I found myself wondering why I would want a game console from the 70s, when it’s well into the 21st century. Was it nostalgia? Sure, but that was only a slice of the pie. My “tween” daughter was having fun playing it, too. She kept coming back and asking to get some time on Breakout. What charm could such a primitive console really have outside of nostalgia? As it turns out, quite a bit.
Why is the Atari 2600 “the best” and still worth playing? Is such a primitive system still relevant? Graphics and sound are slicker today, but the Atari still shines in great gameplay - especially in games where simple graphics actually enhance the experience. Several examples show how this works.
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I have written elsewhere about why retro video games are popular overall, and that it’s much more than nostalgia. In this post, I want to unpack some specifics about the original king of the hill - the Atari 2600 - and how those broader ideas really shine in this system.
My intent here is not to fanboy, but to really explain what I believe are some brilliant qualities that even appeal to people who have never played the Atari before.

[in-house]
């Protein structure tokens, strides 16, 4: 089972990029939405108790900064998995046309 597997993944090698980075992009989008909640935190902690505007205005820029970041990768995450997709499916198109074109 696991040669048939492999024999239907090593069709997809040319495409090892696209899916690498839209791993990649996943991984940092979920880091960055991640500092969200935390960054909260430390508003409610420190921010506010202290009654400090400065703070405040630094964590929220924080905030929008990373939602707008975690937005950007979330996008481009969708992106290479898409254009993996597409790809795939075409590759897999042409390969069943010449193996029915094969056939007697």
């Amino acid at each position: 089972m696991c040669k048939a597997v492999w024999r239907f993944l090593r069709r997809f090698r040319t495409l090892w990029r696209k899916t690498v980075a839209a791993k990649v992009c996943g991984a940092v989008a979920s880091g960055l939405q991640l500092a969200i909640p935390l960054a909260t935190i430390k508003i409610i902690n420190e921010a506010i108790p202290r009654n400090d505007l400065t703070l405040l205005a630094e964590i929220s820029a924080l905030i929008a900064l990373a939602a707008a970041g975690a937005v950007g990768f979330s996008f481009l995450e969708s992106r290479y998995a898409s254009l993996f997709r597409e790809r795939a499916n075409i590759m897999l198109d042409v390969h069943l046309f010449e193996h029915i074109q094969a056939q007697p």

It’s also important to keep this in mind: The technological and cultural trends that have shaped gaming, have given different eras different “flavors” as far as what was popular. To go back to an old system is not just to embrace something that is less capable technologically, but is to dive into a different way of thinking about gaming, when people were pursuing different ideas.
Let’s jump in, and look at the big ideas first, then you can jump to the games.
Atari 2600: Era of Simplicity & Cleverness
When the flagship Atari console was released (1977), it was pushing the boundaries of what was possible. Nolan Bushnell and his people decided that the MOS 6502 chip (actually, the 6507, a 6502 variant) was the price/performance sweet spot. They saw this as the window of opportunity where they could get enough technological capability at an affordable enough price, and launch the home video game revolution. (Notably, the 6502 also launched the “trinity” of the home computer revolution as well - the Apple II, the Commodore PET, and the TRS-80.)
It wasn’t the first home video game system. Magnavox had released the Odyssey in 1972, and Atari itself had released the Pong home unit in 1975. Other, less popular units came and went, including the notable Fairchild Channel F, which introduced the innovative idea of a removable game cartridge - invented by Fairchild engineer Jerry Lawson. But the Atari was the first system to really catch fire with the public, and with that success came lots of money, which meant the opportunity to get talented people doing serious work on breaking new ground in fun. The 2600 introduced a golden age of innovative ideas and smart gameplay design.